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Amazon visit Norfolk County Council to show how Alexa could keep people independent

PUBLISHED: 16:24 14 March 2018 | UPDATED: 16:24 14 March 2018

An Amazon Echo Dot. Norfolk County Council is exploring whether the devices, often referred to as Alexa, could help with adult social care. Picture : ANTONY KELLY

An Amazon Echo Dot. Norfolk County Council is exploring whether the devices, often referred to as Alexa, could help with adult social care. Picture : ANTONY KELLY

The ways in which gadgets could help keep people in Norfolk independent in their homes is being explored by council bosses, who welcomed Amazon to County Hall to outline how their technologies could be used.

James Bullion, director of adult social services at Norfolk County Council. Picture Norfolk County CouncilJames Bullion, director of adult social services at Norfolk County Council. Picture Norfolk County Council

A major shift in social care is pending, with Norfolk County Council needing to save millions of pounds over the next four years.

James Bullion, director of adult social care at the council, said last year that the technology could have a part to play in keeping people independent and Amazon last week visited County Hall to demonstrate what devices such as their Echo can do.

The Amazon Echo carries out commands when users activate it by saying the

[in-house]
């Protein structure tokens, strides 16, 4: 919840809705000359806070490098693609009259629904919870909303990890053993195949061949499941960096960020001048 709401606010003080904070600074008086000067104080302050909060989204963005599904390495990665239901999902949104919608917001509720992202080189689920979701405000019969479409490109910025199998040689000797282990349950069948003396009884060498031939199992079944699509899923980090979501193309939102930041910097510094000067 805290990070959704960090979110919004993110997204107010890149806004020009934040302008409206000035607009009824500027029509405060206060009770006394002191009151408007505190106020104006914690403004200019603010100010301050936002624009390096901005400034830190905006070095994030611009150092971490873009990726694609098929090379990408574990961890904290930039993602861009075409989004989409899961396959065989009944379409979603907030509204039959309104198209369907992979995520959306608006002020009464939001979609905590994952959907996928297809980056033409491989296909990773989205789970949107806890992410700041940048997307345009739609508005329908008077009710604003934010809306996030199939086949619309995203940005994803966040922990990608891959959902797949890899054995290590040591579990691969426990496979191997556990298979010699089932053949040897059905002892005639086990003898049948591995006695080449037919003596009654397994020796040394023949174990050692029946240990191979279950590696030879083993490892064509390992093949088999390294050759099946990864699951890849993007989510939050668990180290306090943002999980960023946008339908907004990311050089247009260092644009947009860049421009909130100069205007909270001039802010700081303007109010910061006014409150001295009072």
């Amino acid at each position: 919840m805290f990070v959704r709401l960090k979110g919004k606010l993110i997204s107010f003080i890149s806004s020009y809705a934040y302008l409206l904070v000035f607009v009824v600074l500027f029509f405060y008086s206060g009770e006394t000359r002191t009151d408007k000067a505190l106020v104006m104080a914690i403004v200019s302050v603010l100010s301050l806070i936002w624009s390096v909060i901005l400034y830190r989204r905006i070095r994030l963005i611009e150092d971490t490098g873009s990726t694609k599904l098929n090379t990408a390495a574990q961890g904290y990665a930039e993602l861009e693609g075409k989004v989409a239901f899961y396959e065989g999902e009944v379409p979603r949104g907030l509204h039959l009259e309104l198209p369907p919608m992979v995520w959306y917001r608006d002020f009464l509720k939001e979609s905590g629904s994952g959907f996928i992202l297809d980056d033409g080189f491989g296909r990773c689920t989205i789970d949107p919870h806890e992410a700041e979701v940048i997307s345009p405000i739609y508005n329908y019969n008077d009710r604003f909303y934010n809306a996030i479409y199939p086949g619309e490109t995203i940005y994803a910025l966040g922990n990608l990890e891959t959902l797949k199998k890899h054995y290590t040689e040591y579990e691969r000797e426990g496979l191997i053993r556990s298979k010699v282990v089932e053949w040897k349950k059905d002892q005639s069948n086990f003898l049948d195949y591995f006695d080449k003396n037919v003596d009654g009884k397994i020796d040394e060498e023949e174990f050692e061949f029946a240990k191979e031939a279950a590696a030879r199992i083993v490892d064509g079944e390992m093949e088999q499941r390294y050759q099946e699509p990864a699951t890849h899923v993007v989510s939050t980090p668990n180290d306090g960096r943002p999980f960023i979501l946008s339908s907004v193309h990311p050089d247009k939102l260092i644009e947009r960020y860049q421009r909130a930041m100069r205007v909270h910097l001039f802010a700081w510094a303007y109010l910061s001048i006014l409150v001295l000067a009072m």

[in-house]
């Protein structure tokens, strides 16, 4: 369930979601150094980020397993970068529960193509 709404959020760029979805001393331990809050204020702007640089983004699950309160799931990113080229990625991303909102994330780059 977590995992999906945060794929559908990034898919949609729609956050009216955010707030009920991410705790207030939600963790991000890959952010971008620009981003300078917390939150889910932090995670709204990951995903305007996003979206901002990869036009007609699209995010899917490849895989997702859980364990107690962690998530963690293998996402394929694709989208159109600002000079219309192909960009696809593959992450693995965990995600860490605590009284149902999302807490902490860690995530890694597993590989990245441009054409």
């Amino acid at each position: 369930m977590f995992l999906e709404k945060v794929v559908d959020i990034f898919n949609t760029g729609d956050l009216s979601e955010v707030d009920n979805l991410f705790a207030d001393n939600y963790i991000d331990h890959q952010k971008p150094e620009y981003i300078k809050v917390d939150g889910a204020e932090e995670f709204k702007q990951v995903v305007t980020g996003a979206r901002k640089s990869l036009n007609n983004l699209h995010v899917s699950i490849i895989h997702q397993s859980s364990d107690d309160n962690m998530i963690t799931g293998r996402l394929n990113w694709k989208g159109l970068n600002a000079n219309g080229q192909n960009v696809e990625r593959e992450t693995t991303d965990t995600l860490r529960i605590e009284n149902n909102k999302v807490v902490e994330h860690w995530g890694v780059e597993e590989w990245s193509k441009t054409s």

name ‘Alexa’. The device is linked to WiFi and users 
can ask Alexa to answer questions, play music, order shopping, turn on lights 
or thermostats.

It can also give reminders about when to take medication or send out alerts and emails in the case of a fall, while sensors could monitor people’s movements in their home.

The council is spending about £1m a day on adult social care and the number of people aged 65 and over is due to increase from 209,700 in 2015 
to 274,800 in 2030.

The adult social care department needs to make £27m of savings in the year ahead and is looking to focus on keeping people independent in their own homes, rather than in residential care.

And the developments in assistive technology could help the council cope with the combined drivers of increased demand and reducing budget.

In a report which came before councillors, officers said: “Traditional assistive technology was expensive to buy and maintain and was 
very hard to integrate with other systems.

“The new wave of technologies are much cheaper, easier to integrate and combine with other systems and equipment, easier to deploy, maintain and can be connected in a variety of ways.

“Much of the technology that will be installed is now low in cost and aimed at 
the public to install and maintain themselves.

“Information management and technology staff have already been testing out a variety of Amazon echo devices, linked to sensors 
and connected devices in 
their own homes, initial 
results are very encouraging 
in terms of effectiveness and ease of use.”

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